A careful examination of Joseph Conrad’s Heart of Darkness and Adam Hochschild’s King Leopold’s Ghost shows the fascinating ways in which fact and fiction intertwine. Hochschild describes the nature of
Belgian King Leopold the II’s acquisition and enslavement of the Congo, one of the most violent examples of Colonialism. This is in turn the central theme of Heart of Darkness, as Conrad observed its effects first-hand. Just as Hothschild relates that the reign of Leopold cost the lives of millions of Congolese, so too does Conrad portray the devastation that his “Company” has created in the Congo. There are interesting similarities in the perceptions that the novelist and the historian have on the subject. Both books point to an arrogant, racially motivated air of superiority that illustrates the way that Europeans chose to advance their nationalistic colonial aims.
The egotistic perspective of European colonialists is embodied by the racial prejudices they had toward the natives of the African continent. In Heart of Darkness, this sentiment is pervasive; the way in which the natives are summarily dismissed as being unworthy of consideration is complete throughout the novel. The narrator, Marlow, is shown to be more contemplative and sensitive than the rest of the Company, yet he continually shows a disregard for the lives and well being of the native people. When Marlow first reaches the Outer Station, he notices a number of natives lying among the trees, waiting to
die. There is no great sense of compassion in Marlow as he describes these “black shadows of disease and starvation” (Conrad 14). In fact, all of his descriptions seem to dehumanize the people in this passage, using such descriptions as “moribund shapes,” “black shapes” and “bundles of acute angles.” These descriptions give the reader a sense of the way in which the natives are devalued by the European traders, as even the man who the reader will regard as the conscience of the novel dismisses the plight of these enslaved people. For Marlow, and in turn for all of the men of the Company, the natives become part of the background, as Marlow struggles to refute the “suspicions of their not being inhuman” (Conrad 32).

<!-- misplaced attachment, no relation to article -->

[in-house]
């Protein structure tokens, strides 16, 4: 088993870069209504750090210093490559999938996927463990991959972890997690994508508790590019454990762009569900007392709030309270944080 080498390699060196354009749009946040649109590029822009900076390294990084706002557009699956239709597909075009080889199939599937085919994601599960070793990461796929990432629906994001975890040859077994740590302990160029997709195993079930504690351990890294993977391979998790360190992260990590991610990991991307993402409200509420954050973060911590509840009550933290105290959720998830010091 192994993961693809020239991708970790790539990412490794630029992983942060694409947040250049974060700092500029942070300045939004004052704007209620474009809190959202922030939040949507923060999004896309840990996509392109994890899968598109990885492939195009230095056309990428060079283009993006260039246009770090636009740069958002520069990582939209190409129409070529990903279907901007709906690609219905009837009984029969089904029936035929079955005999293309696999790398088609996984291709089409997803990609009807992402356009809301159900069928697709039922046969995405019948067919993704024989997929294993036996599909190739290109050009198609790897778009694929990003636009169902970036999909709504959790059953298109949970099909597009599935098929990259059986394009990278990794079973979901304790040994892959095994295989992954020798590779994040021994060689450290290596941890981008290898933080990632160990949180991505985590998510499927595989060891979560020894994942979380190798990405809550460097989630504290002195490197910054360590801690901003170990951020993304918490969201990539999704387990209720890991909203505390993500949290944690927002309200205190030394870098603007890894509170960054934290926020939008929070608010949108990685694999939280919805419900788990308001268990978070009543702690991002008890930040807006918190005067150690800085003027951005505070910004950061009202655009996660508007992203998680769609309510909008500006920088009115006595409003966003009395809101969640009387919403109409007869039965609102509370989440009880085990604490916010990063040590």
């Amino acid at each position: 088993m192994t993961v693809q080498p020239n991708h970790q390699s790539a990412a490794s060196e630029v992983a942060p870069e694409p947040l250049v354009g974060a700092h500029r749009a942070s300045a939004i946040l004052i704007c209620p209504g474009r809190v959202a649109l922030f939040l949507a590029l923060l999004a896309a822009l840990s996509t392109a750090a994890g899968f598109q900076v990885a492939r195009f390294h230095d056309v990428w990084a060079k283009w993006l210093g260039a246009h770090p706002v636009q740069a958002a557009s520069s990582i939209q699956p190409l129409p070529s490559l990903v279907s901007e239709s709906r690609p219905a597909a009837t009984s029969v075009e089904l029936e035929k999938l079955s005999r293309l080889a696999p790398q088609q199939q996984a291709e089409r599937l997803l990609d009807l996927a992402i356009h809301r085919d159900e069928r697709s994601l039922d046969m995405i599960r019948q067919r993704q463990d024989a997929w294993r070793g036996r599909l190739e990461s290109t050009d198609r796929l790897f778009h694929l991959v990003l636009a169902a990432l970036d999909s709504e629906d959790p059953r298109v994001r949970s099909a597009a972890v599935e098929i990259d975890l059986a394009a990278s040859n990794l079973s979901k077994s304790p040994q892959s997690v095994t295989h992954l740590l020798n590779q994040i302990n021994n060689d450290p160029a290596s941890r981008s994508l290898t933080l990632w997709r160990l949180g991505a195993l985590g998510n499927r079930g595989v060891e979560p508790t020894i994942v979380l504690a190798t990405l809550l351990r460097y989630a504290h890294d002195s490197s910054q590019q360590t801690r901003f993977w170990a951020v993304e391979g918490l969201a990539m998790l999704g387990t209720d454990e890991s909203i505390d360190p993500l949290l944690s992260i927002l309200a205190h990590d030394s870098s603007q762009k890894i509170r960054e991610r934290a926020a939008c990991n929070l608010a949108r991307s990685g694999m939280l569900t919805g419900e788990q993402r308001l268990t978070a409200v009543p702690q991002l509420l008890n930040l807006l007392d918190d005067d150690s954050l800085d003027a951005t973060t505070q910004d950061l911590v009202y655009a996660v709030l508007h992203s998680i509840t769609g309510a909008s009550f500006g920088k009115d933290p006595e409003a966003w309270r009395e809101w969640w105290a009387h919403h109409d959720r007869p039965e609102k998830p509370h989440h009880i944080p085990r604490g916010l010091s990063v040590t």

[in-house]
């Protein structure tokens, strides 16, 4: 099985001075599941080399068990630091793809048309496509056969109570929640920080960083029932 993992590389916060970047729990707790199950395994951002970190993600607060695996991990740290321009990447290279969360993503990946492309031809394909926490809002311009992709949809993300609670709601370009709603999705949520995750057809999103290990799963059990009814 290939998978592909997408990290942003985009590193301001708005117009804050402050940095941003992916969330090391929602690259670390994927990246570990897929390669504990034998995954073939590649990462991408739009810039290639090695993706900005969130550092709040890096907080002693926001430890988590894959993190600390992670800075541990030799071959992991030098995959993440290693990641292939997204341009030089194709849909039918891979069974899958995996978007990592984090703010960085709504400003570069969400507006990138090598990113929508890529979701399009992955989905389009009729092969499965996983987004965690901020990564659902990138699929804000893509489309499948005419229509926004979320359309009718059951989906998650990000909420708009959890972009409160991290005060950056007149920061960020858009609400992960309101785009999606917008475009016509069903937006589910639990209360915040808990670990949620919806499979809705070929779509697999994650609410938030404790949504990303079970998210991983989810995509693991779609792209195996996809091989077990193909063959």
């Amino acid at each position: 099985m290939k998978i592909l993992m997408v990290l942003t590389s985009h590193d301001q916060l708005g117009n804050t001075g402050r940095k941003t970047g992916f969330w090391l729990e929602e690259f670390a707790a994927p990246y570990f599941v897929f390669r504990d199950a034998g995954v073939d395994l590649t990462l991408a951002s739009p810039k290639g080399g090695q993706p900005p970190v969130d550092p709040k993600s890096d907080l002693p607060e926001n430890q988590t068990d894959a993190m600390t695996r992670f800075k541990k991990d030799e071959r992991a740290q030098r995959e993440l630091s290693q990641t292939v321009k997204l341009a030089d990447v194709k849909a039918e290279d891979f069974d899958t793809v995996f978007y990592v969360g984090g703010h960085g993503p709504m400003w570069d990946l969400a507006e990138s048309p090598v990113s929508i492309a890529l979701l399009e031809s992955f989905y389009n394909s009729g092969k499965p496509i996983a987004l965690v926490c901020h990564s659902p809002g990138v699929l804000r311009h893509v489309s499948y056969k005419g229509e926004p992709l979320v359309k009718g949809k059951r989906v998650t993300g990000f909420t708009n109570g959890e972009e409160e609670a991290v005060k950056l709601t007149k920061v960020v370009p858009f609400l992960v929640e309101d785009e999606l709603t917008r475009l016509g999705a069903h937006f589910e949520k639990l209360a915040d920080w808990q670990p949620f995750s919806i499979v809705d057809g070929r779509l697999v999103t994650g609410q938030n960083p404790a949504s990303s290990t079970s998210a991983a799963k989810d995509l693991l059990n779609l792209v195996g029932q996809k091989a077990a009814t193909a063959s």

The attitude toward the native Africans that pervades the European men in Heart of Darkness is also prevalent in King Leopold’s Ghost. Hochschild first draws the overlap between the fictional characters in Conrad’s fiction with real people and events, showing that the fiction accurately mirrors the historical events. Hochschild recounts the story of George Washington William, an early proponent of sovereign rights. His argument that the Congo state was guilty of “crimes against humanity” (Hochschild 112) was rebuffed by King Leopold, and his untimely death brought an end to this movement. In fact, the conceit of European colonialists led them to feel that they were actually suffering more than the enslaved natives. Hochschild gives an example of this in the form of Raoul de Premorel, who ran a Congo rubber-collecting post. In his memoirs, de Premorel describes punishing the leader of a mutiny, concluding ultimately that “sometimes I think it is I who have suffered most” (Hochschild 295) for having to mete out punishment against men struggling to free themselves from enslavement. In a sense, European arrogance allowed the oppressors to perceive themselves as victims.
The disregard for African life was perpetuated by Imperialist greed for the natural resources of the region. Foremost among these was, at least initially, the lust for ivory. Conrad writes, “The word ivory rang in the air, was whispered, was sighed. You would think they were praying to it.” (20), Hochschild refers this notion to a historical perspective. He describes the trickery King Leopold perpetrated to gain a foothold in the Congo- the false threat of Arab slavers- that allowed him to exert his influence to harvest ivory, and later rubber.